A patent published by Sony proves that the firm is not abandoning the idea of NFTs in video games.
If there’s one subject we wouldn’t want to hear about anymore, it’s NFTs. After an extremely prolific year for the cryptocurrency market in 2021, the sector has been experiencing a huge decline in popularity for many months now. NFTs had their bang in multiple industries – for better or for worse – but were quickly relegated to the status of a scam or a futile product for many Internet users.
And yet, it is still a business that brews billions. This is why some companies continue to bet on NFTs, and it seems that this is the case with Sony. A patent, discovered by Video Game Chronicles, has just been published by the firm concerning non-fungible tokens that can be used in video games. The document then presents a virtual weapon, surely linked to an FPS or an adventure game, of which one can consult the history of the owners, but also of the players whom it has killed, among other data.
Are NFTs like baseball?
But that’s not all. The patent specifies that the technology can also be applied to purely cosmetic in-game elements, as well as video clips of the player’s best moments, for example. Nothing new under the sun therefore, these are concepts that have already been mentioned before. But to convince its audience, Sony dares a comparison with the world of sport.
In its document, the company states that the population likes to create collections, for example around baseball-related products. In the same way as for the fictitious weapon, fans want to obtain not only the baseball that belonged to Babe Ruth (famous player in the middle), but also the “baseballs autographed by Babe Ruth, Ruth trading cards, etc..”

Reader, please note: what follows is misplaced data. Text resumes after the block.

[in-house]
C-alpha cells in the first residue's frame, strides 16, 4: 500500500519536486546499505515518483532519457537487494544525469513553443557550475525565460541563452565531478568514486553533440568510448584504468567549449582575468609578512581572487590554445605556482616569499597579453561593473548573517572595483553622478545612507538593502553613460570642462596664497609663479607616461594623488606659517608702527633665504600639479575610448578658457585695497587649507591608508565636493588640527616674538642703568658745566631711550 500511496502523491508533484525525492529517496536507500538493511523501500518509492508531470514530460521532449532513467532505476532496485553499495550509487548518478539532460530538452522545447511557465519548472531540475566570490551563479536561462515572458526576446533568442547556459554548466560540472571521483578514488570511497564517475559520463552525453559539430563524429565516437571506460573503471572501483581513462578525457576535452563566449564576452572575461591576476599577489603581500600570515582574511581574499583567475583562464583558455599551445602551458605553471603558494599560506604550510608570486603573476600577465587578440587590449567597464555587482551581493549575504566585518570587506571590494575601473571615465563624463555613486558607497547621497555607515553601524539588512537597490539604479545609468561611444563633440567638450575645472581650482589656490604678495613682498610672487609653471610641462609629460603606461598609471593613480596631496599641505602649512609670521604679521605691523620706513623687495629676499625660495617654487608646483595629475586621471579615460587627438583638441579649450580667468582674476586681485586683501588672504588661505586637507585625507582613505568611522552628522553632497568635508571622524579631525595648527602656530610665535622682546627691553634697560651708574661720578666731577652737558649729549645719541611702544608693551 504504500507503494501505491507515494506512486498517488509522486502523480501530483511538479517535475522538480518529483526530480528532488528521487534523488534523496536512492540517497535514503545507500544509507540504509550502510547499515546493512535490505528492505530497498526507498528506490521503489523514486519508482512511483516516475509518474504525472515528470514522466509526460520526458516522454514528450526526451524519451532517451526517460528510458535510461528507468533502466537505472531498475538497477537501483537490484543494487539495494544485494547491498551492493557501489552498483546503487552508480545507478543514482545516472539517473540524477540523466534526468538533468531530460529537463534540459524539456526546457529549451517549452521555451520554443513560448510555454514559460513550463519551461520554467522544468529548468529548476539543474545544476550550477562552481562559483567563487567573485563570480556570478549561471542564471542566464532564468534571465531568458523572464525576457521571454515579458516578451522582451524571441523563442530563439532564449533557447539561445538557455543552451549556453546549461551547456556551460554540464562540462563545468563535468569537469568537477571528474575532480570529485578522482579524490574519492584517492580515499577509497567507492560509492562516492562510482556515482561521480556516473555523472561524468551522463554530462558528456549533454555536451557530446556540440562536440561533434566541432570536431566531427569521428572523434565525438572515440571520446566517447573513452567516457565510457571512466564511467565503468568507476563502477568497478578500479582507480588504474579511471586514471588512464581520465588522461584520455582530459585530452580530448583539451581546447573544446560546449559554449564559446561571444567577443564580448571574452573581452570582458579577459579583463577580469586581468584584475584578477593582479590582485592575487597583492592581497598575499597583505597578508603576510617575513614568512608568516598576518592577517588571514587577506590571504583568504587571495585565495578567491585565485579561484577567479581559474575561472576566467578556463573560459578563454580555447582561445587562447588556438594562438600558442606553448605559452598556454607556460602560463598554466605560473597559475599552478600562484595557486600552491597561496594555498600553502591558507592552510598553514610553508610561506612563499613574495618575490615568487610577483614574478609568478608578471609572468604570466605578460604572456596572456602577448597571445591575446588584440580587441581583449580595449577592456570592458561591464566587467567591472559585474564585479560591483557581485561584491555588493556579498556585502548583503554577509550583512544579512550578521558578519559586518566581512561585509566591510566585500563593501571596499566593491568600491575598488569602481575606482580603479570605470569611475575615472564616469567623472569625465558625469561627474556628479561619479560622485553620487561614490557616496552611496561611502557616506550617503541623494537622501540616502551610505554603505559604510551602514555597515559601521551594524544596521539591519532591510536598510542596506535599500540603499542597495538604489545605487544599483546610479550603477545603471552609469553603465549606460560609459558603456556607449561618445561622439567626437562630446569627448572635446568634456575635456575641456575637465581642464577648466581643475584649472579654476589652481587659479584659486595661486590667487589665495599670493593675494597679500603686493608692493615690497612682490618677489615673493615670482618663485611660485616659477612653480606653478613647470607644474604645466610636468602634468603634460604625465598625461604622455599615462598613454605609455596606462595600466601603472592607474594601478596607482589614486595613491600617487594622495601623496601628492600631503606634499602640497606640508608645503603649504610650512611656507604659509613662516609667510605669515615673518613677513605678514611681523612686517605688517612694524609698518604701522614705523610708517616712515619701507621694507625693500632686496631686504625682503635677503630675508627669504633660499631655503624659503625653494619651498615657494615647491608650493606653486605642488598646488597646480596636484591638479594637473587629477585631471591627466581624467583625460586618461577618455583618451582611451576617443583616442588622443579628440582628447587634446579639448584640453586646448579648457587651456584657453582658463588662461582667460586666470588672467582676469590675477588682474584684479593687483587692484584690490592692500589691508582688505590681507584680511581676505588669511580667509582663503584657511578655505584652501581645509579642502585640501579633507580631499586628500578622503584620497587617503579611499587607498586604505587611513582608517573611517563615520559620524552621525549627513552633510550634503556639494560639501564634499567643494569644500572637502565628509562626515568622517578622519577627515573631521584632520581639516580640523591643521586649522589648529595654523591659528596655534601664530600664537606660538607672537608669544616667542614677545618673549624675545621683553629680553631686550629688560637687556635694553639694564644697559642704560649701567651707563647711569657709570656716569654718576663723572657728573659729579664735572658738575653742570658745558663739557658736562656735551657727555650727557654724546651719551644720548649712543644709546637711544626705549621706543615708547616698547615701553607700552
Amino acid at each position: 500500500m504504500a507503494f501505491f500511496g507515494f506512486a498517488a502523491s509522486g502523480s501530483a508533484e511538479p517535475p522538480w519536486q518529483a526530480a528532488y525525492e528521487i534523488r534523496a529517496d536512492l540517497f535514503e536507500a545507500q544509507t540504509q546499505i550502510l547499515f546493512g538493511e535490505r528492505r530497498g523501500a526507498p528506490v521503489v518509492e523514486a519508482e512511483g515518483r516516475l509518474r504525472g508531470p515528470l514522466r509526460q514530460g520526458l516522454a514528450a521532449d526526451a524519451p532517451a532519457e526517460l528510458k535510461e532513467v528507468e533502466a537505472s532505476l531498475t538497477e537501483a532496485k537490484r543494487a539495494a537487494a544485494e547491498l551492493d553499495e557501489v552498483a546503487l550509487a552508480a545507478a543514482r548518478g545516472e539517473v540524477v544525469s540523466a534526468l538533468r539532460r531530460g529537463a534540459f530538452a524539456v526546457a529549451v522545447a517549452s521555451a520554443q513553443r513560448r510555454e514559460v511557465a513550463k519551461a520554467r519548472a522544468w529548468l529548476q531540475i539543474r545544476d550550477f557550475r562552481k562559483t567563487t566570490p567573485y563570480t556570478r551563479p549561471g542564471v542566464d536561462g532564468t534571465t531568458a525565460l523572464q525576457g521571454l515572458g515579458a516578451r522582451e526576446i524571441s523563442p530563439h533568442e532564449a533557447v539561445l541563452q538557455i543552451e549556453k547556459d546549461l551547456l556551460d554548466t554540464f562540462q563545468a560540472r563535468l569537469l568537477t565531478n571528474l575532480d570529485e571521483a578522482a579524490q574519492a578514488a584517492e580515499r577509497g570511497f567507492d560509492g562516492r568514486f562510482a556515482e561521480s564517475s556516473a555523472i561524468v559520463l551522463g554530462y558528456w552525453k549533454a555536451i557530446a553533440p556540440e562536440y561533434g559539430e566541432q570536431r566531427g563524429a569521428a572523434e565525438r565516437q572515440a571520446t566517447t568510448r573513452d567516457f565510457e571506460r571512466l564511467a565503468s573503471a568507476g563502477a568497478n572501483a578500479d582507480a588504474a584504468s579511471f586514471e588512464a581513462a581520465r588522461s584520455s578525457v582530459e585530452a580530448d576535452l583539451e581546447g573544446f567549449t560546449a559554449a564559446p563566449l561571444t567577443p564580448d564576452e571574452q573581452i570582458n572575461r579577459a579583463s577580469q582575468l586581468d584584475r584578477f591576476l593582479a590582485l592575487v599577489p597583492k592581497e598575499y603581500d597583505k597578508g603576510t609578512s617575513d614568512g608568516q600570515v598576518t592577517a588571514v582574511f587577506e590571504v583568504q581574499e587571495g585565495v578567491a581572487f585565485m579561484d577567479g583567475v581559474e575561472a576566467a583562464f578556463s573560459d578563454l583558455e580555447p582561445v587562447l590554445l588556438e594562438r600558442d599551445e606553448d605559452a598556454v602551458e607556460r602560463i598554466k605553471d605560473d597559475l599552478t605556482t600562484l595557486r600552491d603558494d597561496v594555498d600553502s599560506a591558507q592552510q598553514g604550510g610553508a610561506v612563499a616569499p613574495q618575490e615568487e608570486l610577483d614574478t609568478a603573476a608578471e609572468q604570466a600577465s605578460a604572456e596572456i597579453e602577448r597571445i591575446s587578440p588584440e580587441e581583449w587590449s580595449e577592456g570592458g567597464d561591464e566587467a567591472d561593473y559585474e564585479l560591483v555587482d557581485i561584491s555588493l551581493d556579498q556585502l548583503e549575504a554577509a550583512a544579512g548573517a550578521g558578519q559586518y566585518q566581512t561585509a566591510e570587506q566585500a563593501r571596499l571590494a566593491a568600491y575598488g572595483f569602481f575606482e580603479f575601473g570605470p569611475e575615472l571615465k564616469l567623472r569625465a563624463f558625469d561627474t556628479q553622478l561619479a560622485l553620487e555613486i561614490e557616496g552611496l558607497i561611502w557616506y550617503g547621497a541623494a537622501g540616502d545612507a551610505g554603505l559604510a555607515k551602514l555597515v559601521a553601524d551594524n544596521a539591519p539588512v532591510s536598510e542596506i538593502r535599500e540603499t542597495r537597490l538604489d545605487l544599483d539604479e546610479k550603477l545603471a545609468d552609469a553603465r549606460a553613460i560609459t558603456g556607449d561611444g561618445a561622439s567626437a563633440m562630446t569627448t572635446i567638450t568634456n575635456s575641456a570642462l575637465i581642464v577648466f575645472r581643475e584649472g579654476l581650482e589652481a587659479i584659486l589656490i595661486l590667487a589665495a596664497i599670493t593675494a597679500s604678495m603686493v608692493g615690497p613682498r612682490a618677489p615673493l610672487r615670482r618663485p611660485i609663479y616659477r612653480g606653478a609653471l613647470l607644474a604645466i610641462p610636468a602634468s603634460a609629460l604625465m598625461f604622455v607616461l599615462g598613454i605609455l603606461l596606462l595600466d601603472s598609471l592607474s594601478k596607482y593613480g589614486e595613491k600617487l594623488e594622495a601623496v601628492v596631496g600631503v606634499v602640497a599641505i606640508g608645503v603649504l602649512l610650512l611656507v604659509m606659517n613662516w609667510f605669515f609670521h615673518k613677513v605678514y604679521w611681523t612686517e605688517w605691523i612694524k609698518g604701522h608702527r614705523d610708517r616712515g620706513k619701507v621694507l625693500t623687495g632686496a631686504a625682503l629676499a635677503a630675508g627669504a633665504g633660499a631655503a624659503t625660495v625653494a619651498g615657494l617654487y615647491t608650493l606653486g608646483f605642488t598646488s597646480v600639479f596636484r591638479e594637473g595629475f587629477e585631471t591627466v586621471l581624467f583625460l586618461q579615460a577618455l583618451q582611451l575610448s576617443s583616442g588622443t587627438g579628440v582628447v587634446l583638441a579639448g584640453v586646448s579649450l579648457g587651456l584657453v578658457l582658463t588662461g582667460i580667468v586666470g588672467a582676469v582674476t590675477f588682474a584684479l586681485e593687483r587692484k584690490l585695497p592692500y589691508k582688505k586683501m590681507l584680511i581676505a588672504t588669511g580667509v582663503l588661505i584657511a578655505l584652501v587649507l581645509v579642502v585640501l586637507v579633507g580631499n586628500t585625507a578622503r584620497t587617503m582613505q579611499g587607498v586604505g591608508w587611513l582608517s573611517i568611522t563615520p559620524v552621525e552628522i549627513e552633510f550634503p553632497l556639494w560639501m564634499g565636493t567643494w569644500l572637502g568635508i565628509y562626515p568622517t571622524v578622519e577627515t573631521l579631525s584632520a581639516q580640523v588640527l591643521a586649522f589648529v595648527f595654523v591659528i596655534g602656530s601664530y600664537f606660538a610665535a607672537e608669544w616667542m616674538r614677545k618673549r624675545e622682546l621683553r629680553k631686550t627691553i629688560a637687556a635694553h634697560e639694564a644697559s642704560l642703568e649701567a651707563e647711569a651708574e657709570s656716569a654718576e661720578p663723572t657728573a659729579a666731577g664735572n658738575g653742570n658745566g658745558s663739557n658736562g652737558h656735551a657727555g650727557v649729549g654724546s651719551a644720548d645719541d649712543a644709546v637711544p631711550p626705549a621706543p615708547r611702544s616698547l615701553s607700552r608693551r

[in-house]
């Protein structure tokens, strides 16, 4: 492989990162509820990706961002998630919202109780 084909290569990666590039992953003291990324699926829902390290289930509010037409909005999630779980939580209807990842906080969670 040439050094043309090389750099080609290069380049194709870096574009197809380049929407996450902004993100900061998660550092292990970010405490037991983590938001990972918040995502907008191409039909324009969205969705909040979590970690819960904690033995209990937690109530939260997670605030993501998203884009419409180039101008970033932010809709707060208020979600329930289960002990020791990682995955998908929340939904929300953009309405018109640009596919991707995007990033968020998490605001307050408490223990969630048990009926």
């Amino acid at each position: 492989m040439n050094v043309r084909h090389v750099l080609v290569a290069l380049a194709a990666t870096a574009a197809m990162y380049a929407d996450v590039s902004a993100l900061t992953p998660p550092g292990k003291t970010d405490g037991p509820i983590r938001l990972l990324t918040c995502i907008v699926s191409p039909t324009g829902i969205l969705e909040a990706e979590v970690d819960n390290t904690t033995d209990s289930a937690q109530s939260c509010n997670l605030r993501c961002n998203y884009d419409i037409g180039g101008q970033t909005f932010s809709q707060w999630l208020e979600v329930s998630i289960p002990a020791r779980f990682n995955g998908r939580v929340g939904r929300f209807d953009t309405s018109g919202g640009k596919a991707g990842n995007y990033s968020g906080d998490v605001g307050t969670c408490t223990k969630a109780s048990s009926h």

Will the players find their account there?
NFTs in video games are not an idea that dates from today, or even from yesterday. Already last year, many studios jumped at the chance to create a new source of revenue. This is particularly the case for SEGA, GSC Game World (STALKER 2) or even Ubisoft, which has even launched its own platform. However, these initiatives never caught on with consumers.
Players have almost always protested against this kind of approach, which according to them distorts the very purpose of a video game, linked to pleasure and not to speculation. NFTs have nevertheless been able to find a small audience among gamers, but the latter claim more interest in play-to-earn games rather than collections of playable NFTs which have only a purely decorative purpose. It remains to be seen whether the audience will be there if Sony decides to follow through with its ideas.